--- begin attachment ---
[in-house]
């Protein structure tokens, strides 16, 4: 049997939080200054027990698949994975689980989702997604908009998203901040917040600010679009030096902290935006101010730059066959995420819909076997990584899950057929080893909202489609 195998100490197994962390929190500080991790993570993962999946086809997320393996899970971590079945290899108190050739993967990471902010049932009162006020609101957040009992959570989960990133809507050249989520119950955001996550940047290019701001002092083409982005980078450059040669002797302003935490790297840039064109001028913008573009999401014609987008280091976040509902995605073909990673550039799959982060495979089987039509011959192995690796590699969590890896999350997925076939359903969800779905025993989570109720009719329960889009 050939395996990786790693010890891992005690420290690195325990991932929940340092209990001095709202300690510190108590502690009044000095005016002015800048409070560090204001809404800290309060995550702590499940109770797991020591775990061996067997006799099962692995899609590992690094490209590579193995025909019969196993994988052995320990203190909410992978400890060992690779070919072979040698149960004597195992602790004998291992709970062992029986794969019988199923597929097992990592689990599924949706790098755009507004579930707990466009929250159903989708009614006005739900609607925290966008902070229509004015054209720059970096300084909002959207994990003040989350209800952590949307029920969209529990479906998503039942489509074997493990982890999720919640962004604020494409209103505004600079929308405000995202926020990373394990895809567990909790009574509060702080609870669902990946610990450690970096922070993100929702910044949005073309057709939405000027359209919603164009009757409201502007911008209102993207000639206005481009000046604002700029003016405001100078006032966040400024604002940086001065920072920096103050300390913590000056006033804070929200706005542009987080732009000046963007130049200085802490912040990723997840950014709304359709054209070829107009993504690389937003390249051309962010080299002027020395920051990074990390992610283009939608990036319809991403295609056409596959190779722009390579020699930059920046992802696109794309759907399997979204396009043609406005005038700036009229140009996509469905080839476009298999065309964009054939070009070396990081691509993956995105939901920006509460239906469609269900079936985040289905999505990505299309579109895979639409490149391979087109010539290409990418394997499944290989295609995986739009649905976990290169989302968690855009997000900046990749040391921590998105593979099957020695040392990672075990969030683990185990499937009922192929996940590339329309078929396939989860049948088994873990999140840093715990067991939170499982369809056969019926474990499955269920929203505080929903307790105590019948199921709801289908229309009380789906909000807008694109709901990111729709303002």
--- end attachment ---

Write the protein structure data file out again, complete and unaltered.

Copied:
[in-house]
């Protein structure tokens, strides 16, 4: 049997939080200054027990698949994975689980989702997604908009998203901040917040600010679009030096902290935006101010730059066959995420819909076997990584899950057929080893909202489609 195998100490197994962390929190500080991790993570993962999946086809997320393996899970971590079945290899108190050739993967990471902010049932009162006020609101957040009992959570989960990133809507050249989520119950955001996550940047290019701001002092083409982005980078450059040669002797302003935490790297840039064109001028913008573009999401014609987008280091976040509902995605073909990673550039799959982060495979089987039509011959192995690796590699969590890896999350997925076939359903969800779905025993989570109720009719329960889009 050939395996990786790693010890891992005690420290690195325990991932929940340092209990001095709202300690510190108590502690009044000095005016002015800048409070560090204001809404800290309060995550702590499940109770797991020591775990061996067997006799099962692995899609590992690094490209590579193995025909019969196993994988052995320990203190909410992978400890060992690779070919072979040698149960004597195992602790004998291992709970062992029986794969019988199923597929097992990592689990599924949706790098755009507004579930707990466009929250159903989708009614006005739900609607925290966008902070229509004015054209720059970096300084909002959207994990003040989350209800952590949307029920969209529990479906998503039942489509074997493990982890999720919640962004604020494409209103505004600079929308405000995202926020990373394990895809567990909790009574509060702080609870669902990946610990450690970096922070993100929702910044949005073309057709939405000027359209919603164009009757409201502007911008209102993207000639206005481009000046604002700029003016405001100078006032966040400024604002940086001065920072920096103050300390913590000056006033804070929200706005542009987080732009000046963007130049200085802490912040990723997840950014709304359709054209070829107009993504690389937003390249051309962010080299002027020395920051990074990390992610283009939608990036319809991403295609056409596959190779722009390579020699930059920046992802696109794309759907399997979204396009043609406005005038700036009229140009996509469905080839476009298999065309964009054939070009070396990081691509993956995105939901920006509460239906469609269900079936985040289905999505990505299309579109895979639409490149391979087109010539290409990418394997499944290989295609995986739009649905976990290169989302968690855009997000900046990749040391921590998105593979099957020695040392990672075990969030683990185990499937009922192929996940590339329309078929396939989860049948088994873990999140840093715990067991939170499982369809056969019926474990499955269920929203505080929903307790105590019948199921709801289908229309009380789906909000807008694109709901990111729709303002």